Friday, June 21, 2024



by Danica Grace B. Gumahad

Miscommunication—it’s a common and inevitable thing to happen to any of us. This is oftentimes the reason for unorganized events, losing business deals, crushing break-ups, shattered friendships, and more. Name all frustrating relationships and you’ve got your list.
There are just those times when we ponder on why we come to a point that leaves us questioning ourselves on why those things just happen. Sometimes we do things we regret. There are moments in our lives when we say,

“If only I listened…”

Talking to one another is probably the most effective tool we possess. This is one way of spreading our profound ideas, thoughts, and desires. But human as we are, we often slip and make simple things chaotic. Let’s discuss some of the usual statements people use when they innocently or purposely miscommunicate.

“No load. No signal. No connection.”

This would be the typical reason people use when they are out of reach or whenever they cannot reply to a very important call or text. We cannot really blame them for this. There are really some places—high mountains, some rural areas where there is low density of people, or hidden places—in this world that cannot be reached by the coverage of a certain telecommunication company. Not all people subscribe to unlimited text or calls for a day or even for a month, how much more for an unlimited internet access? But there are some ways where we can still overcome this situation if people just find ways. (Good thing we have Wi-fi areas in our school. Not to mention the booming “café with free wi-fi” businesses in the city.)

“I think…”

Assumption is the reason for all screw-ups. Some people may think that they are right all the time—that they cannot even commit a single mistake. They get all the confidence and guts that they eventually stop listening to what others may say. Even though they are efficient, ill relationships with others would still be a reason for mishaps. One cannot deny the fact that when we cannot hear from somebody for a while, we usually jump to very hasty conclusions—conclusions that usually aren’t really close to reality. Sooner or later, one may hear from another person—I mean, rumors spread like wildfire—and misunderstandings occur.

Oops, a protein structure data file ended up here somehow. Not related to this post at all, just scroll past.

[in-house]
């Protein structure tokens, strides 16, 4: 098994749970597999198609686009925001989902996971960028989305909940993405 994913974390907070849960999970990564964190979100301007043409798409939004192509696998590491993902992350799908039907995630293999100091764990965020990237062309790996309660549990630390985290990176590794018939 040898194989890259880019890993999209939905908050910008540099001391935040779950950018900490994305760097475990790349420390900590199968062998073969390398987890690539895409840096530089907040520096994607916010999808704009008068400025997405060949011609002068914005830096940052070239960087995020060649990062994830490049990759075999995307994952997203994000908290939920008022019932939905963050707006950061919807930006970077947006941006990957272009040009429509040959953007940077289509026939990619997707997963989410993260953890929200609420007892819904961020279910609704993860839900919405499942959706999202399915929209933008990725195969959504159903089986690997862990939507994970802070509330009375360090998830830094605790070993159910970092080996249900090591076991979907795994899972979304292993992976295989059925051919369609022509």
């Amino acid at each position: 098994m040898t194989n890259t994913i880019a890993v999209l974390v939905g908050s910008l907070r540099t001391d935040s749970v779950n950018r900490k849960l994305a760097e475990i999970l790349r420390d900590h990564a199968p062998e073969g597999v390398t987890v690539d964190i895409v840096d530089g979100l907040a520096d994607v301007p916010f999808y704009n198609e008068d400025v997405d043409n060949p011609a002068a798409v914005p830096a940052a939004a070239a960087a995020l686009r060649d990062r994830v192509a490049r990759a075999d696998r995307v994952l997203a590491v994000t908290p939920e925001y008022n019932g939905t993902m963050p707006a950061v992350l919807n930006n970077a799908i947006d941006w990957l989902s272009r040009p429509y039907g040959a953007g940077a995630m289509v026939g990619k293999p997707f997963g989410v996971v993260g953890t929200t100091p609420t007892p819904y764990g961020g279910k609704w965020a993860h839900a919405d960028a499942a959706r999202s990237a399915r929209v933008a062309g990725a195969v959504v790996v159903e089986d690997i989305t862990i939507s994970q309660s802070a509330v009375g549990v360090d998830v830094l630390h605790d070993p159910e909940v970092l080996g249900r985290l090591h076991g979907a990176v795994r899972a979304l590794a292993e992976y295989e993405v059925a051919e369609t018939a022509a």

“I forgot…”

These two words only become valid when it comes from one who has amnesia, Alzheimer’s, or old age—okay or maybe from one who is in austere stress. This may be acceptable at home with your parents, friends or relatives; or in school with your classmates and teachers. But when you enter the real world—and have your first job and salary that make you feel rich—, this statement becomes highly unacceptable. These two words can make your boss furious. And then you get fired. An employer wants his or her employees to deliver and work efficiently. To do this, one must have proper communication in the train. A sharp mind and post-it pad come in handy in times like this.

“I’m too busy; I don’t even have time to chat.”

In the personal blog of Francis J. Kong for the month of January 2012, he wrote: “There is none so busy as those who do nothing. No matter how busy people are, they always stop and talk about how busy they are. People who talk too much about how busy they are, they’re not. Busy people don’t even have the time to talk much because they work much.” Some may say that they don’t have much time in the world to do this and do that but when they really find time to contemplate and impart their thoughts to one another, things may be much simpler. Whenever someone makes time for others—even a little—confusing things can be settled, conflicts will be resolved, and mutual understanding will take its place.

“We’ll talk later. I hate that person.”

Others procrastinate a lot when it comes to talking to their enemies. Oftentimes, the quarrel between two people will later be forgotten—with no conversation and all, both remain passive about the situation—and the hatred keeps piling and building up and ultimately that hatred will be ready to blow up anytime. Sometimes, saying nothing says the most. These things need courage. It is healthy to have a calm and collected composure when dealing with this situation. Dr. Laurence Peter said, “Speak when you’re angry—and you’ll make the best speech you’ll ever regret.” A healthy chat can be made when both are tranquil. It takes maturity to sack it all up and make each other understand. It needs a little less cursing and a lot more honesty.
In every problem, there is surely a solution. The key to overcome miscommunication is communication minus the
“mis”. So next time you talk to anyone, make sure that you don’t miss your point and make sure that your
listener doesn’t miss it.


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